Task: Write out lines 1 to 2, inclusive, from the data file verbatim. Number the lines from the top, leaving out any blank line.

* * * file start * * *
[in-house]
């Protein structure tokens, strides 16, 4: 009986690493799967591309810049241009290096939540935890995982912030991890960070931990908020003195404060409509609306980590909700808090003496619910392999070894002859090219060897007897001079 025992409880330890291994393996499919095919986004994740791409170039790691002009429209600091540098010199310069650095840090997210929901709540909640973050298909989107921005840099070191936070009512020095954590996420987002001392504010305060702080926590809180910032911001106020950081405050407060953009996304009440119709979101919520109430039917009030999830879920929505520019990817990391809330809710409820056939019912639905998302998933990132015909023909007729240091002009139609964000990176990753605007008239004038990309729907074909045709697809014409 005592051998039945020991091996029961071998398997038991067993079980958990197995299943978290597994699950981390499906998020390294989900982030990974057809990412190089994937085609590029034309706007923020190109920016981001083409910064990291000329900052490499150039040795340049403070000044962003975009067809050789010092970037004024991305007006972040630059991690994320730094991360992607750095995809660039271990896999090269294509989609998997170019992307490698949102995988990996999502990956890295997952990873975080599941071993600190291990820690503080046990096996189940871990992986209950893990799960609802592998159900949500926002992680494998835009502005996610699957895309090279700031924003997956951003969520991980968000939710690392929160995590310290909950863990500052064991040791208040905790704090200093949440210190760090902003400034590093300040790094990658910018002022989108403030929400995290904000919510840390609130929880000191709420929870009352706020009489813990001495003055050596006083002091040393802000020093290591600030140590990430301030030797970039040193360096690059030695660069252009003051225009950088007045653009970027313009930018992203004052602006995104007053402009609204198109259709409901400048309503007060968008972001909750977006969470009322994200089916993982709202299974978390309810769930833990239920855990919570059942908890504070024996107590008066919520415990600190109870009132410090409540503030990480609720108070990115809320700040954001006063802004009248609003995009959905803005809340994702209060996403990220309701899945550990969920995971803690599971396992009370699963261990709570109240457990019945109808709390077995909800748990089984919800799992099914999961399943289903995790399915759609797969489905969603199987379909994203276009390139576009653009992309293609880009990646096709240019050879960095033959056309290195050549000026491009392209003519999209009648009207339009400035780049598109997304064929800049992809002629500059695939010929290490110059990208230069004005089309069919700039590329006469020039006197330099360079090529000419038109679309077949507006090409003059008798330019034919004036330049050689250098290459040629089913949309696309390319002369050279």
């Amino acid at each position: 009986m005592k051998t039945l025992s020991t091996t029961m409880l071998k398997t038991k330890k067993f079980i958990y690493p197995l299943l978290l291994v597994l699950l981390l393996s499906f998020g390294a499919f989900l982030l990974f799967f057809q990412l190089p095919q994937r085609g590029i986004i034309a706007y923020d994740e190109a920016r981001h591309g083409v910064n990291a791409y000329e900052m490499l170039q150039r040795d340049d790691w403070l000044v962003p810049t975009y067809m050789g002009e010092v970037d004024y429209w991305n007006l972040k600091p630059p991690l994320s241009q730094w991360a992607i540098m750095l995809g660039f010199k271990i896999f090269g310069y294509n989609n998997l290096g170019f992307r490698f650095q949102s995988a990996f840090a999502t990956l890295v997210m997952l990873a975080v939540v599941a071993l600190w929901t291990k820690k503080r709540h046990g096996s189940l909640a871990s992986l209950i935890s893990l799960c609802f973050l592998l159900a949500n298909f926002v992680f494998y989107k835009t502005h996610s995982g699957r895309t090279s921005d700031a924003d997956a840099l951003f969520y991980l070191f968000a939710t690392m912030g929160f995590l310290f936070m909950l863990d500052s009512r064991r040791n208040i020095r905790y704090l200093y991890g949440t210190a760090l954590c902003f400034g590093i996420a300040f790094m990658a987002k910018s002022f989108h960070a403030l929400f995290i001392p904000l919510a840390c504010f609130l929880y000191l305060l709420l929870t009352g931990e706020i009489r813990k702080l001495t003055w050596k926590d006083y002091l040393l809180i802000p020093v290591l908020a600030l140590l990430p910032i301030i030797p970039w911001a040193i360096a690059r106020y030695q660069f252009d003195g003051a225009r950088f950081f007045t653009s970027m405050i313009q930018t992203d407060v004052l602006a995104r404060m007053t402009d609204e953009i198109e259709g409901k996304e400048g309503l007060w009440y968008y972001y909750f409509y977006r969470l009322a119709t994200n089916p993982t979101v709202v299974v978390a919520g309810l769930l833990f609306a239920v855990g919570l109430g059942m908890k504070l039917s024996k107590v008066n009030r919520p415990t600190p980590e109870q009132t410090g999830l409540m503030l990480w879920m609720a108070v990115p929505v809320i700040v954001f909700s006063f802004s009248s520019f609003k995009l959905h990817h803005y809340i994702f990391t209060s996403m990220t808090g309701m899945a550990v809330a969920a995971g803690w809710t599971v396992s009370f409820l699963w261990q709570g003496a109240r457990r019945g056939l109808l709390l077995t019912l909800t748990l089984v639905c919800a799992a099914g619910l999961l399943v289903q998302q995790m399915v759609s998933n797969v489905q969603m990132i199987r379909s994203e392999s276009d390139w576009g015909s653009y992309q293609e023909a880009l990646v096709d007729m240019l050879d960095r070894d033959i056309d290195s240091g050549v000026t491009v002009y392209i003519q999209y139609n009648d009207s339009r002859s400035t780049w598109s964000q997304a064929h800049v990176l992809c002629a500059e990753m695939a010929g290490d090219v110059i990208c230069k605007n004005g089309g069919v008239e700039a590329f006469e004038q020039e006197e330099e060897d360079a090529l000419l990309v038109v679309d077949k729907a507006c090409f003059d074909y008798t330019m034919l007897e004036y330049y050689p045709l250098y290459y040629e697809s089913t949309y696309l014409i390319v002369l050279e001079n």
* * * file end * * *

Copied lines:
[in-house]
């Protein structure tokens, strides 16, 4: 009986690493799967591309810049241009290096939540935890995982912030991890960070931990908020003195404060409509609306980590909700808090003496619910392999070894002859090219060897007897001079 025992409880330890291994393996499919095919986004994740791409170039790691002009429209600091540098010199310069650095840090997210929901709540909640973050298909989107921005840099070191936070009512020095954590996420987002001392504010305060702080926590809180910032911001106020950081405050407060953009996304009440119709979101919520109430039917009030999830879920929505520019990817990391809330809710409820056939019912639905998302998933990132015909023909007729240091002009139609964000990176990753605007008239004038990309729907074909045709697809014409 005592051998039945020991091996029961071998398997038991067993079980958990197995299943978290597994699950981390499906998020390294989900982030990974057809990412190089994937085609590029034309706007923020190109920016981001083409910064990291000329900052490499150039040795340049403070000044962003975009067809050789010092970037004024991305007006972040630059991690994320730094991360992607750095995809660039271990896999090269294509989609998997170019992307490698949102995988990996999502990956890295997952990873975080599941071993600190291990820690503080046990096996189940871990992986209950893990799960609802592998159900949500926002992680494998835009502005996610699957895309090279700031924003997956951003969520991980968000939710690392929160995590310290909950863990500052064991040791208040905790704090200093949440210190760090902003400034590093300040790094990658910018002022989108403030929400995290904000919510840390609130929880000191709420929870009352706020009489813990001495003055050596006083002091040393802000020093290591600030140590990430301030030797970039040193360096690059030695660069252009003051225009950088007045653009970027313009930018992203004052602006995104007053402009609204198109259709409901400048309503007060968008972001909750977006969470009322994200089916993982709202299974978390309810769930833990239920855990919570059942908890504070024996107590008066919520415990600190109870009132410090409540503030990480609720108070990115809320700040954001006063802004009248609003995009959905803005809340994702209060996403990220309701899945550990969920995971803690599971396992009370699963261990709570109240457990019945109808709390077995909800748990089984919800799992099914999961399943289903995790399915759609797969489905969603199987379909994203276009390139576009653009992309293609880009990646096709240019050879960095033959056309290195050549000026491009392209003519999209009648009207339009400035780049598109997304064929800049992809002629500059695939010929290490110059990208230069004005089309069919700039590329006469020039006197330099360079090529000419038109679309077949507006090409003059008798330019034919004036330049050689250098290459040629089913949309696309390319002369050279």